Characteristics of PaCT work
Some of the lessons learned during this time about PaCT were:
It is a lifestyle Being a peace maker is not just a job description. It is not something Jesus calls us just to do, but what he calls us to be (Matthew 5:9). We have to model reconciliation in our own lives and organisations before we try to help others toward reconciliation. For an organisation, this means that being reconcilers and peacemakers has to be at the core of its mission and values. One of Tearfund’s partners worked in an ethnically mixed area that had previously suffered conflict, so they decided to employ an ethnically mixed team. They realised that to be agents of effective transformation, they had to model this transformation themselves.
It transforms Reconciliation work addresses the core values and attitudes that motivate us as human beings. PaCT deals with an internal change that has outward results. It involves the healing and restoration of relationships, and so it takes time. If an organisation wants to travel down the road of being reconcilers and peacemakers, then it has to be committed to, and prepared for, a long and often difficult journey.
It is complicated It is important to spend time understanding the specific local context if effective strategies are going to be developed to promote shalom. It is rarely simple. There are often a variety of complicated reasons and conditions that result in conflict. Each conflict is unique. It is important to understand the root causes of conflict in the area. This understanding can be used to plan effective advocacy to address these underlying issues. This can help prevent future conflicts. It is important to listen to all parties involved. Listening is a key part of understanding the context, but can also be used as an effective way of starting reconciliation. Learning to understand a conflict from the other person’s perspective is a powerful way of breaking down barriers between us.
It is spiritual PaCT has a deeply spiritual dimension to it. Prayer is vital for its success (Ephesians 6:10-19). Christian organisations working for reconciliation should make sure they are committed to, and supported in, prayer.
Gary Swart works for Tearfund as Head of Region for the Southern Africa Region.
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When training events were held for the various organisations and community groups, different ethnic groups were invited together for the training. In one case Tearfund organised advocacy training for Albanians, Croats and Serbs in Belgrade. It was the first time since the war that the Albanians had interacted with Serbs, and for them it was a deeply healing experience.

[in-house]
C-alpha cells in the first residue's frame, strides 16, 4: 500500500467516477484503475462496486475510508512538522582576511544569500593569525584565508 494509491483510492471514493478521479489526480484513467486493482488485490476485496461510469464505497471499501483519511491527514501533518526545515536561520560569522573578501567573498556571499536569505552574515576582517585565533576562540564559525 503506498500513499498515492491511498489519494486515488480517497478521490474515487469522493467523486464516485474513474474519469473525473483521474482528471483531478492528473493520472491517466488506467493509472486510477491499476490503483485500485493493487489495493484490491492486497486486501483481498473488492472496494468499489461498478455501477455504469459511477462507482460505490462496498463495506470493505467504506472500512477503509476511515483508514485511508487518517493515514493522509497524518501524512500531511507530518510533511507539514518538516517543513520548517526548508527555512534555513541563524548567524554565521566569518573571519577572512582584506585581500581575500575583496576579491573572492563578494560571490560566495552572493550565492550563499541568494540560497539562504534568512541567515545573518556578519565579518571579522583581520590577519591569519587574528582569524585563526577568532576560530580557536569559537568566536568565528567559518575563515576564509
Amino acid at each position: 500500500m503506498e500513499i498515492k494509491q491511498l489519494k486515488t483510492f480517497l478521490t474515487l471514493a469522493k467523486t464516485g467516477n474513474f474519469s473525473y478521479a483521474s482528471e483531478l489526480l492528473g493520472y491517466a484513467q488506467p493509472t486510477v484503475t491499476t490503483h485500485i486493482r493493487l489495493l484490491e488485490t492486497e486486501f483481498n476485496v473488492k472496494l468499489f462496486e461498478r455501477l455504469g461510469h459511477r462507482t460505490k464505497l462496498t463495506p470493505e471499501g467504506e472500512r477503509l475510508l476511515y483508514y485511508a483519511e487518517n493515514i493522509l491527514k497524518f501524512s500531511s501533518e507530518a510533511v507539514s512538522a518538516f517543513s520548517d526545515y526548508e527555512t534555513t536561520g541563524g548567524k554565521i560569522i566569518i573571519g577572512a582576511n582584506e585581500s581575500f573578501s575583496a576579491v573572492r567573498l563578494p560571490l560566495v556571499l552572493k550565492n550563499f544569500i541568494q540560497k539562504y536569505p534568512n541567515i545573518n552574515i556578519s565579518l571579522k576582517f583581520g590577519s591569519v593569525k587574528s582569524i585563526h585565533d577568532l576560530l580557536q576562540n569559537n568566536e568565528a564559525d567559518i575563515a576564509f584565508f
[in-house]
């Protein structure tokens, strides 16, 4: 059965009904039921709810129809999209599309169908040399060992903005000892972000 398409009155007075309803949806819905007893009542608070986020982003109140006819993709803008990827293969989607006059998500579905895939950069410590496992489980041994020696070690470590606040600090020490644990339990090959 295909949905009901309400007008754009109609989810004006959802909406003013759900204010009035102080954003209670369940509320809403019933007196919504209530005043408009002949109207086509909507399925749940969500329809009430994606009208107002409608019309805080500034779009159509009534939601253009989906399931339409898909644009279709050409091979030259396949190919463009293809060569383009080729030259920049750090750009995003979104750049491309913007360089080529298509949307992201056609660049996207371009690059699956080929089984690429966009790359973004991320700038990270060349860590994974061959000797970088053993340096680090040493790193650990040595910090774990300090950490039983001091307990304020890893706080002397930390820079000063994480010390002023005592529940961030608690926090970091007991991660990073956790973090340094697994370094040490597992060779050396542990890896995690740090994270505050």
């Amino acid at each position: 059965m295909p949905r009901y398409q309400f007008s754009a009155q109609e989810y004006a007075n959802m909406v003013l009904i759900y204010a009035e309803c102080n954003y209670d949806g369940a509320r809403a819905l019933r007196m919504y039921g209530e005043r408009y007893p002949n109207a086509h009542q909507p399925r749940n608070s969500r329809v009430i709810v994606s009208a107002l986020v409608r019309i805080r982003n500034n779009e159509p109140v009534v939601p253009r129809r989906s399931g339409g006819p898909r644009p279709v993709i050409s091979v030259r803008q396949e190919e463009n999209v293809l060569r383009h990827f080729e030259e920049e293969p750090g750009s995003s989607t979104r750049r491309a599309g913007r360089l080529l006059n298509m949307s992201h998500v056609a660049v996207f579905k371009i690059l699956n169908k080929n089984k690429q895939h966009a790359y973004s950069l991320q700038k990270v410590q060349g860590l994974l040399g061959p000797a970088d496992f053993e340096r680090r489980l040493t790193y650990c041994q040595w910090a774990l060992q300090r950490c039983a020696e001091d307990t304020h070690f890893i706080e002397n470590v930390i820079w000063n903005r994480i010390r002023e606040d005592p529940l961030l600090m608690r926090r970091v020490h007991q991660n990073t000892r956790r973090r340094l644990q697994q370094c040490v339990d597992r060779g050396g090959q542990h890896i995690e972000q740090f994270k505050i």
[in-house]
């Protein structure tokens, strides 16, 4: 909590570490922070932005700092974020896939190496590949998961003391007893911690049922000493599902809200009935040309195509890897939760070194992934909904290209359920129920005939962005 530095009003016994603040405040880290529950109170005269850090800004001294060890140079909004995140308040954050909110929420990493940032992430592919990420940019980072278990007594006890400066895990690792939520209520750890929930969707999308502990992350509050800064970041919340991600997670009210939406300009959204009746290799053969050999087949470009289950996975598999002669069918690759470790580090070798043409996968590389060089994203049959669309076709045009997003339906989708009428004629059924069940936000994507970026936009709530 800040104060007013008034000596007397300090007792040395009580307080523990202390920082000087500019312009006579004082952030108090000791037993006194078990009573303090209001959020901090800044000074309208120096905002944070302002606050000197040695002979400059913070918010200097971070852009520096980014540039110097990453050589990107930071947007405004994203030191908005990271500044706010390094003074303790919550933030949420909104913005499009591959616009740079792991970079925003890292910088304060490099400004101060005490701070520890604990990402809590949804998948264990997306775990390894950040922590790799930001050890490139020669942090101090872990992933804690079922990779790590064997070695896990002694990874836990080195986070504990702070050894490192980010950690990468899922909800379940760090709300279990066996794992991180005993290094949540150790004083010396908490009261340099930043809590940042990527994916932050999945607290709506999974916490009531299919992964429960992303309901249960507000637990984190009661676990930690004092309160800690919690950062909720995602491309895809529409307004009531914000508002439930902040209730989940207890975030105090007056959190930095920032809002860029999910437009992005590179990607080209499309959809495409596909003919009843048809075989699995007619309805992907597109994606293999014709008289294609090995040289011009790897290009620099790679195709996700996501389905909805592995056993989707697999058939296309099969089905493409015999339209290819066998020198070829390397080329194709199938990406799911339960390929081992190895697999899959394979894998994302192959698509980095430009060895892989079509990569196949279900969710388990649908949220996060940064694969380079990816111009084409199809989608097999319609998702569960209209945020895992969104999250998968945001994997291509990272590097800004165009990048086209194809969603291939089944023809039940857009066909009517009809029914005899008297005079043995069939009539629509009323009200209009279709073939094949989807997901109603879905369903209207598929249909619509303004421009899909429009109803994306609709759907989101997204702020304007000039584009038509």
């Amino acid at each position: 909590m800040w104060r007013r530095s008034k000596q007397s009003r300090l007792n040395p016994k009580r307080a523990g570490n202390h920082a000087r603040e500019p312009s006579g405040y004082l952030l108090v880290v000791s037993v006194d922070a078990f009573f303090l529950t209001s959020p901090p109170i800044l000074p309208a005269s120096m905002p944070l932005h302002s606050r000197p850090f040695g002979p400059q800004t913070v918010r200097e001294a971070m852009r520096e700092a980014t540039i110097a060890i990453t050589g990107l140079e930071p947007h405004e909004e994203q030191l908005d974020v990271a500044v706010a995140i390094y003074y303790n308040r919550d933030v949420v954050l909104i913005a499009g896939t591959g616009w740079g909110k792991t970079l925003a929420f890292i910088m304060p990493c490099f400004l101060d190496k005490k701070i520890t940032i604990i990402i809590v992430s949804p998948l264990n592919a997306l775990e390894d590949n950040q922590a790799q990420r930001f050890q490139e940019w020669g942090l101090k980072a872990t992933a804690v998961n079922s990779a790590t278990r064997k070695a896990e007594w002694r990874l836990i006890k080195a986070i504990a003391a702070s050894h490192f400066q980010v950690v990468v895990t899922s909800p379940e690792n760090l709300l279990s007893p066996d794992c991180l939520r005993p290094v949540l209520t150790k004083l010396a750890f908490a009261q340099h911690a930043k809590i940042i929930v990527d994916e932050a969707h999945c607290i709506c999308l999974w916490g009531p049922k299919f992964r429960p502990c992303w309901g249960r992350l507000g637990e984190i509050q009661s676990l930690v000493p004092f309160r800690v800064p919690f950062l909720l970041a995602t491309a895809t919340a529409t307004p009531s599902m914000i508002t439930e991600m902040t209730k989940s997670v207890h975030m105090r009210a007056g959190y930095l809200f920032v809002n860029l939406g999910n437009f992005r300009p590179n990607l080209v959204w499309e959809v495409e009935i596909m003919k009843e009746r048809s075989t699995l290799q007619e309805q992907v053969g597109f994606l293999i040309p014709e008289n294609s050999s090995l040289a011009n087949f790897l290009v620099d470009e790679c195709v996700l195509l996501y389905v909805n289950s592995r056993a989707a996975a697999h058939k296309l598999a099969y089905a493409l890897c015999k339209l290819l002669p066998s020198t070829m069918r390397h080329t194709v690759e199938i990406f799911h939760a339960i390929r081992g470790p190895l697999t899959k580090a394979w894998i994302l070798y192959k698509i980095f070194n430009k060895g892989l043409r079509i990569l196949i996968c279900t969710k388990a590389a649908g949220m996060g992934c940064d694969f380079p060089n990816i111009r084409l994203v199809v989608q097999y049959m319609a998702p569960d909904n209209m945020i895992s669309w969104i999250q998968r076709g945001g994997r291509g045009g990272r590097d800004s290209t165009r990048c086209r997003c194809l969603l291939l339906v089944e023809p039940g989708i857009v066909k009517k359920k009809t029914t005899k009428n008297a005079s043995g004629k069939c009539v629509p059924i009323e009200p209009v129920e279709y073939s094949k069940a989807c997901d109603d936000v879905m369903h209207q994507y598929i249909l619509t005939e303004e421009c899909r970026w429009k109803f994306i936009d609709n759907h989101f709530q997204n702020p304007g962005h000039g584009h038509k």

One Tearfund partner ran a house re-building project for refugees and internally displaced people. The project included counselling support, provided by Christian counsellors. This support was available not only to beneficiaries but also to staff working with the refugees, as staff were often traumatised from listening to the stories of the beneficiaries.
A 'Good Practice Framework' for PaCT
- Model peace-building and reconciliation. It is not just a project – it is a lifestyle.
- Develop and maintain effective partnerships for peace. One organisation cannot bring peace to an area on its own. A combined effort of a number of organisations and stakeholders is usually needed. Everyone involved needs to be committed to peace.
- Make a long-term commitment of time and resources. Recognise that PaCT takes time and is hard to monitor. Think about this in the design and implementation phases.
- Be clear about your understanding of PaCT and your motivation for this work. Communicate this clearly and include it in the vision and values of the organisation.
- Don’t forget the importance of people. Reconciliation is about restoring relationships between people. Treat all people with equal respect and dignity. Don’t allow any form of discrimination.
- Consider conflict sensitivity at all levels within the organisation.